A Strategic Look Through Rose-Colored Glasses

Riding on a little careful assessment, a little irony and a little blind faith, the trader goes a little long.
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How about a nondisaster scenario? One that bets we have come far enough down? I am selling my puts and buying some calls, so I can't say I am betting against such a course. Let's put on rose-colored glasses for a second and think about what could go right. This kind of exercise has stood me well many times since 1982, so I have to do this or else!

First, everything with the exception of the

Dow

is down 10%. That's usually an appropriate time to buy, not sell. While we have gone through the 200-day moving average for the

SPX

futures, that doesn't necessarily mean that we are headed to oblivion. In fact, I could craft a scenario that says this might be a suitable place to try to bottom.

Second, I have seen the air thick with despair. Many deals are canceling.

CNBC

has me on tonight bemoaning the dot-com thing, and they are totally washed out so you might be forming a bottom.

Third,

Cisco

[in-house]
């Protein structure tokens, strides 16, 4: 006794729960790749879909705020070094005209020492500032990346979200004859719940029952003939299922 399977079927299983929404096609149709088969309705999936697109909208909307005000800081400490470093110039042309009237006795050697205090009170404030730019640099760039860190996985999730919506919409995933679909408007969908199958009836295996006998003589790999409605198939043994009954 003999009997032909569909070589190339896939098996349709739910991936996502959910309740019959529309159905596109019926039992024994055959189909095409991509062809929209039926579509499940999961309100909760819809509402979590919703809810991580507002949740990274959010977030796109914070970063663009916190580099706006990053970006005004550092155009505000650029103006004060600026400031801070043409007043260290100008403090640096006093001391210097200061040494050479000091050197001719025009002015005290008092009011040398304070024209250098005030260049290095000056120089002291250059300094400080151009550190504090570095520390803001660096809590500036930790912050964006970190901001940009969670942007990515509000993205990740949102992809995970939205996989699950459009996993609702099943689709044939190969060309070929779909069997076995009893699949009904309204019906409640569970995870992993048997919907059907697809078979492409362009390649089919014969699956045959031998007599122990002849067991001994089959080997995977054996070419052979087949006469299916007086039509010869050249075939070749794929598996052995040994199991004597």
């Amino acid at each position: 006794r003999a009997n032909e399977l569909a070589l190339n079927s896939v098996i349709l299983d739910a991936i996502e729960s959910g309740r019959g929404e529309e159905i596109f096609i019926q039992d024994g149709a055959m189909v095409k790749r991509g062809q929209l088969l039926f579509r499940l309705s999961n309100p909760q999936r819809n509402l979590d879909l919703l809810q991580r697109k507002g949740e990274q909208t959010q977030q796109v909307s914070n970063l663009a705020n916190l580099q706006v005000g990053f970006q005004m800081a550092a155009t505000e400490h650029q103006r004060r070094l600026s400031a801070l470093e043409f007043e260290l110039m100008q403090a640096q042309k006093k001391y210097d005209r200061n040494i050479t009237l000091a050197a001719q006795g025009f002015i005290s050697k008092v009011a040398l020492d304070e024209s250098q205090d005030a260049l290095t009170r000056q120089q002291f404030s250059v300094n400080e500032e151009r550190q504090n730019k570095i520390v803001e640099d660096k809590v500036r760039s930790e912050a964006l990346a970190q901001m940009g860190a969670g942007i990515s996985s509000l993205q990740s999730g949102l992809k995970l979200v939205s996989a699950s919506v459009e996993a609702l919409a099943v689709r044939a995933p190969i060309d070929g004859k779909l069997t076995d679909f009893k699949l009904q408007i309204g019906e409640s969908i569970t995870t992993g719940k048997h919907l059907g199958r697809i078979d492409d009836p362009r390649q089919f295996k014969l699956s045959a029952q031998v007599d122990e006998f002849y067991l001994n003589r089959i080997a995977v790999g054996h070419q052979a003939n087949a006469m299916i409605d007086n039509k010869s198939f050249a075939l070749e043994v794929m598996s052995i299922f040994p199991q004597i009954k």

(CSCO) - Get Report

reports tonight. I can't recall the last time I saw Cisco sell off so brutally ahead of a quarter, but I don't believe it made sense when it did. This is my favorite stock, so I don't want to give up on it.

Fourth, we had an

E*Trade

(EGRP)

downgrade today by Raymond James. EGRP is the quintessential bull stock and for it to be downgraded has to mark something. Irony gods would say it marks the bottom.

Fifth, we could be reaching a good bottom in Treasuries ahead of the refunding. That would be typical of August refundings and could lead to a decline in rates. A good set of inflation numbers and bonds would be ripe for a rally.

Finally, I don't know anybody who likes stocks. That's enough to cover my shorts. (I have very few on right now.) Last time I did this I said, Why not go long a little? So I am.

James J. Cramer is manager of a hedge fund and co-founder of TheStreet.com. At time of publication, his fund was long Cisco. His fund often buys and sells securities that are the subject of his columns, both before and after the columns are published, and the positions that his fund takes may change at any time. Under no circumstances does the information in this column represent a recommendation to buy or sell stocks. Cramer's writings provide insights into the dynamics of money management and are not a solicitation for transactions. While he cannot provide investment advice or recommendations, he invites you to comment on his column at

jjcletters@thestreet.com.